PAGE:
Warning Signs of Depression in PKU Patients

Warning Signs of Depression in PKU Patients
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Living with a rare chronic disease such as phenylketonuria (PKU) can be very stressful. Being limited to a strict diet also could make you feel isolated and alone. The abnormal levels of phenylalanine and tyrosine in the brain of PKU patients may also lower the levels of dopamine, a neurotransmitter that plays a role in reward processing.

All these factors may contribute to feelings of depression. Research has shown that almost 20% of patients with PKU may experience some form of depression.

If you or a loved one are experiencing any of the following signs of depression, you should talk to your doctor about possible further evaluation and treatment.

Loss of interest

If you find you are no longer interested in things that used to bring you enjoyment, such as hobbies or social activities, then you may be experiencing depression.

Changes in weight or appetite

Depression and stress can cause sudden increases or decreases in your weight. Some people respond to stress by eating more, while others tend to lose their appetite

Feelings of despair or hopelessness

If you feel hopeless and like there is nothing you can do to ever make things better, this could be a warning sign of depression.

Mood changes

Depression can also lead to sharp changes in mood. Your temper may be shorter than usual, and small things may set you off unexpectedly and out of proportion to the severity of the trigger. Restlessness and frequent agitation are other signs of depression.

Some people with depression, though, have a distinct lack of emotion. You may not experience happiness or sadness, just a general numbness.

Changes in sleep

Depression can lead to changes in your sleep as well. Some people experience it as insomnia, while others experience it as oversleeping and having trouble getting out of bed.

Problems focusing

Trouble concentrating, remembering things, and making decisions are common signs of depression. They may also be signs of other issues such as lack of sleep or even dehydration.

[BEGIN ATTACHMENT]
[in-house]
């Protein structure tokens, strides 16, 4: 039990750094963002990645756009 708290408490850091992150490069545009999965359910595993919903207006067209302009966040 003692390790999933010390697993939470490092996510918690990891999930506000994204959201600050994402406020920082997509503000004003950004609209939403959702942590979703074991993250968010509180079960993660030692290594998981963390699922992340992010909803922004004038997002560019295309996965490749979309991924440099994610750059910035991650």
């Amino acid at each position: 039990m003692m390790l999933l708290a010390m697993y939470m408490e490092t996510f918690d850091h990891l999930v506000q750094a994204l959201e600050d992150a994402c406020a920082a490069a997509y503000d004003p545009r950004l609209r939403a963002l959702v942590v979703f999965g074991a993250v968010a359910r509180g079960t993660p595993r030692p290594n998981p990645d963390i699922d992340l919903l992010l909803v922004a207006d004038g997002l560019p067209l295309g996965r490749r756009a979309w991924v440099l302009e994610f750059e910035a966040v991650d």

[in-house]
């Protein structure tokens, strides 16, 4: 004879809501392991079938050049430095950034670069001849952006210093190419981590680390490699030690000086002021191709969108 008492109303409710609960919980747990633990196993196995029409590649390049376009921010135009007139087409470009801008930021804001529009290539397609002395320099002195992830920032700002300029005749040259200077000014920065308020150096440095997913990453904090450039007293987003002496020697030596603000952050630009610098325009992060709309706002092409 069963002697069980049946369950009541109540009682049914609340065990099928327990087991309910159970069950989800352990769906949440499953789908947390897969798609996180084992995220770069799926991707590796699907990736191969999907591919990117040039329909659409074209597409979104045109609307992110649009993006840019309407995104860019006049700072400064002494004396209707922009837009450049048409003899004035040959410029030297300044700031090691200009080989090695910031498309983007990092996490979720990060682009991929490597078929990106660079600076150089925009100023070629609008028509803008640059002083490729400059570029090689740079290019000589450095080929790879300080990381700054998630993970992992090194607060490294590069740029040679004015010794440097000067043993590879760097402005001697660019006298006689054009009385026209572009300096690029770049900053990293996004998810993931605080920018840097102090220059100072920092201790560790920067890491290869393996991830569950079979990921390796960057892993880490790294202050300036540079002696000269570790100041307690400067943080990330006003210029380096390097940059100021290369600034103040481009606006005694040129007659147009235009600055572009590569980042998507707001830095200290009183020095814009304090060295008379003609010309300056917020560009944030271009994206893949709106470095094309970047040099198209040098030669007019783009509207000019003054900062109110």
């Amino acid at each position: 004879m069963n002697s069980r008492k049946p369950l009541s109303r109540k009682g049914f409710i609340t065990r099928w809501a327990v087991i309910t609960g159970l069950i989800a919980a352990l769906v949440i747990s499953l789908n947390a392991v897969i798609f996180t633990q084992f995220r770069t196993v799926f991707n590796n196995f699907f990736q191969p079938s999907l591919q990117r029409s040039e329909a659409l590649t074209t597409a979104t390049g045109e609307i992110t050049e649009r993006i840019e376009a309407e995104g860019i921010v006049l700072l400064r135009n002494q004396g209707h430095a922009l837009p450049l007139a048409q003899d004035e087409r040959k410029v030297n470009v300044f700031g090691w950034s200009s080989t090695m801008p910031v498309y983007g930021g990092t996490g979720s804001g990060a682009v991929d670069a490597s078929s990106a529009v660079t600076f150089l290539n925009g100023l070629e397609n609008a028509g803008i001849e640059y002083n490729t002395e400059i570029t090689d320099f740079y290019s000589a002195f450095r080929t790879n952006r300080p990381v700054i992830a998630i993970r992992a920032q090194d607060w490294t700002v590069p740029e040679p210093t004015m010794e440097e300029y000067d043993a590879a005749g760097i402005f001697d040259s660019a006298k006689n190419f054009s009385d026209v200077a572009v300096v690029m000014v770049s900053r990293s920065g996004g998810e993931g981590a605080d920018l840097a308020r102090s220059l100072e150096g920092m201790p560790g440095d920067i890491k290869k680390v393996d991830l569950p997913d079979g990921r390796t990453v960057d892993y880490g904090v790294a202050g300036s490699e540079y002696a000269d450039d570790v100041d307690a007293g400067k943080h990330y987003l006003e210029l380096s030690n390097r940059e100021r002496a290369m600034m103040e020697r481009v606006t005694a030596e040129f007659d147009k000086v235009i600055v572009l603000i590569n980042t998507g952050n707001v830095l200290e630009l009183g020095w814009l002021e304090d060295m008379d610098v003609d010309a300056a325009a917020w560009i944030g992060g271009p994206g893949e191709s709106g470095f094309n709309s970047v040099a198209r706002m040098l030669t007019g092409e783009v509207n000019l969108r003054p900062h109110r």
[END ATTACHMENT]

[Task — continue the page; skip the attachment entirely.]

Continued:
New aches or pains

Sometimes depression can manifest as new aches or pains in the body such as unexpected back pain or headaches.

Changes in energy levels and loss of motivation

You may notice you lack energy. Feelings of fatigue and sluggishness can make your body feel heavy and make tasks take longer. It may also be hard to motivate yourself to do even simple activities such as preparing a meal.

Guilt or self-loathing

People with depression also frequently have feelings of worthlessness. You may be overly critical of your appearance, actions, or perceived faults.

Suicidal thoughts

One of the most serious signs of depression is thoughts about death and suicide. If you are having suicidal thoughts or know someone who may be suicidal, seek professional help as soon as possible. The National Suicide Hotline is available 24 hours a day to provide phone, text, or chat assistance in the U.S. The International Association for Suicide Prevention provides contact information to help patients in numerous European countries.

 

Last updated: Jan. 21, 2021

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Phenylketonuria News is strictly a news and information website about the disease. It does not provide medical advice, diagnosis, or treatment. This content is not intended to be a substitute for professional medical advice, diagnosis, or treatment. Always seek the advice of your physician or other qualified health provider with any questions you may have regarding a medical condition. Never disregard professional medical advice or delay in seeking it because of something you have read on this website.

Brian holds a Ph.D. in Biomedical Engineering from Case Western Reserve University and a Bachelors of Science in Biomedical Engineering from Georgia Institute of Technology. He has co-authored numerous scientific articles based on his previous research in the field of brain-computer interfaces and functional electrical stimulation. He is also passionate about making scientific advances easily accessible to the public.
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Özge has a MSc. in Molecular Genetics from the University of Leicester and a PhD in Developmental Biology from Queen Mary University of London. She worked as a Post-doctoral Research Associate at the University of Leicester for six years in the field of Behavioural Neurology before moving into science communication. She worked as the Research Communication Officer at a London based charity for almost two years.
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Brian holds a Ph.D. in Biomedical Engineering from Case Western Reserve University and a Bachelors of Science in Biomedical Engineering from Georgia Institute of Technology. He has co-authored numerous scientific articles based on his previous research in the field of brain-computer interfaces and functional electrical stimulation. He is also passionate about making scientific advances easily accessible to the public.
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